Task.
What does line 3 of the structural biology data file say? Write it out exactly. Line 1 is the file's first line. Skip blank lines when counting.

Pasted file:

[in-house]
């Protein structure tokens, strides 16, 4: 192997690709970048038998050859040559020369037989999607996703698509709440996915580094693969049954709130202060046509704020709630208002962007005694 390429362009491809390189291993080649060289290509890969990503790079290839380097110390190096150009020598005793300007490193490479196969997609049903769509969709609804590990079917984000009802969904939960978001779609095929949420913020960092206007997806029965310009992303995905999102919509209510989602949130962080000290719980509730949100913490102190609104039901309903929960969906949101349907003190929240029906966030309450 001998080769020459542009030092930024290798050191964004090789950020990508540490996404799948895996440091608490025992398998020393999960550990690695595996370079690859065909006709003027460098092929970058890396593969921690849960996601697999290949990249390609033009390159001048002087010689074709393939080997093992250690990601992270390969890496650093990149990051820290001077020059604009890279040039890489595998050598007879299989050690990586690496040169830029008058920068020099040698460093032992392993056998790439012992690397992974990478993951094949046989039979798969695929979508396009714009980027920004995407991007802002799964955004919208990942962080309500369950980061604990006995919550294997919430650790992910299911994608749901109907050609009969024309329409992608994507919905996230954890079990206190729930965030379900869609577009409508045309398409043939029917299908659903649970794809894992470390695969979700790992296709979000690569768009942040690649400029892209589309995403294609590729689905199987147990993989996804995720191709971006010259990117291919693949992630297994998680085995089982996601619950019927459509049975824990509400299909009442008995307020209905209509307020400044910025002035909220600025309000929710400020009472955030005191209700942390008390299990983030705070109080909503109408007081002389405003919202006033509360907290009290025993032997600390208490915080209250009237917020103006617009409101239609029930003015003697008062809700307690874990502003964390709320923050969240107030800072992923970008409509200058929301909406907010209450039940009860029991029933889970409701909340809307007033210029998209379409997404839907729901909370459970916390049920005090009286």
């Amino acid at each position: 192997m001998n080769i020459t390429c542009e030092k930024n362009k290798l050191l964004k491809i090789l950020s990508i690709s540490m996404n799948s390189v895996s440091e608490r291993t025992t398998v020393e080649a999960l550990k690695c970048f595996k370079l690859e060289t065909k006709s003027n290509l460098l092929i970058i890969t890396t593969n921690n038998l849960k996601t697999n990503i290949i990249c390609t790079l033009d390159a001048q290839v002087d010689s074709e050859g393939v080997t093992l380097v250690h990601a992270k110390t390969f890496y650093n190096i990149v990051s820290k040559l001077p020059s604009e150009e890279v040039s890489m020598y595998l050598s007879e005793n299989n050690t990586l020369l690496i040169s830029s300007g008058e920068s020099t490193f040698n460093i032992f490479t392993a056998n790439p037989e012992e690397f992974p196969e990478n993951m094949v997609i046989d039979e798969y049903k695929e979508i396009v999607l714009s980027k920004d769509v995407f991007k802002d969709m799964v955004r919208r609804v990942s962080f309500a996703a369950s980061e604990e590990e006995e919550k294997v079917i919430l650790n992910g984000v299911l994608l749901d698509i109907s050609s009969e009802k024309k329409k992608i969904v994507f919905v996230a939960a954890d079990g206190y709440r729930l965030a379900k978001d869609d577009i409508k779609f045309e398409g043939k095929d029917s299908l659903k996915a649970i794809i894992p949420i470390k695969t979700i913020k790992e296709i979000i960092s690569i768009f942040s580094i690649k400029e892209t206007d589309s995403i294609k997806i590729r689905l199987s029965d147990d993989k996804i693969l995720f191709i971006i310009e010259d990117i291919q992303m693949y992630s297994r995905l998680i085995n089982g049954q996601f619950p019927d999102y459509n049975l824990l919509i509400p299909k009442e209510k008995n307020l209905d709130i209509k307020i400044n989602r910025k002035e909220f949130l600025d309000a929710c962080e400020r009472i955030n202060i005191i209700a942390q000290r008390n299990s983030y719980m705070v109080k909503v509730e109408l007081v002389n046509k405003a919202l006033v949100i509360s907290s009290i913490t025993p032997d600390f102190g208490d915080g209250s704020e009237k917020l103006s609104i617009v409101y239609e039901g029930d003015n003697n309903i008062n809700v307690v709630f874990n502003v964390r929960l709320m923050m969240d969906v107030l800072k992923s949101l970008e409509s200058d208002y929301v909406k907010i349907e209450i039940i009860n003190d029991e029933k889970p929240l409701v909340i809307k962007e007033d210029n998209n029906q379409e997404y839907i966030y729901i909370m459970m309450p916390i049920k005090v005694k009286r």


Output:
């Amino acid at each position: 192997m001998n080769i020459t390429c542009e030092k930024n362009k290798l050191l964004k491809i090789l950020s990508i690709s540490m996404n799948s390189v895996s440091e608490r291993t025992t398998v020393e080649a999960l550990k690695c970048f595996k370079l690859e060289t065909k006709s003027n290509l460098l092929i970058i890969t890396t593969n921690n038998l849960k996601t697999n990503i290949i990249c390609t790079l033009d390159a001048q290839v002087d010689s074709e050859g393939v080997t093992l380097v250690h990601a992270k110390t390969f890496y650093n190096i990149v990051s820290k040559l001077p020059s604009e150009e890279v040039s890489m020598y595998l050598s007879e005793n299989n050690t990586l020369l690496i040169s830029s300007g008058e920068s020099t490193f040698n460093i032992f490479t392993a056998n790439p037989e012992e690397f992974p196969e990478n993951m094949v997609i046989d039979e798969y049903k695929e979508i396009v999607l714009s980027k920004d769509v995407f991007k802002d969709m799964v955004r919208r609804v990942s962080f309500a996703a369950s980061e604990e590990e006995e919550k294997v079917i919430l650790n992910g984000v299911l994608l749901d698509i109907s050609s009969e009802k024309k329409k992608i969904v994507f919905v996230a939960a954890d079990g206190y709440r729930l965030a379900k978001d869609d577009i409508k779609f045309e398409g043939k095929d029917s299908l659903k996915a649970i794809i894992p949420i470390k695969t979700i913020k790992e296709i979000i960092s690569i768009f942040s580094i690649k400029e892209t206007d589309s995403i294609k997806i590729r689905l199987s029965d147990d993989k996804i693969l995720f191709i971006i310009e010259d990117i291919q992303m693949y992630s297994r995905l998680i085995n089982g049954q996601f619950p019927d999102y459509n049975l824990l919509i509400p299909k009442e209510k008995n307020l209905d709130i209509k307020i400044n989602r910025k002035e909220f949130l600025d309000a929710c962080e400020r009472i955030n202060i005191i209700a942390q000290r008390n299990s983030y719980m705070v109080k909503v509730e109408l007081v002389n046509k405003a919202l006033v949100i509360s907290s009290i913490t025993p032997d600390f102190g208490d915080g209250s704020e009237k917020l103006s609104i617009v409101y239609e039901g029930d003015n003697n309903i008062n809700v307690v709630f874990n502003v964390r929960l709320m923050m969240d969906v107030l800072k992923s949101l970008e409509s200058d208002y929301v909406k907010i349907e209450i039940i009860n003190d029991e029933k889970p929240l409701v909340i809307k962007e007033d210029n998209n029906q379409e997404y839907i966030y729901i909370m459970m309450p916390i049920k005090v005694k009286r």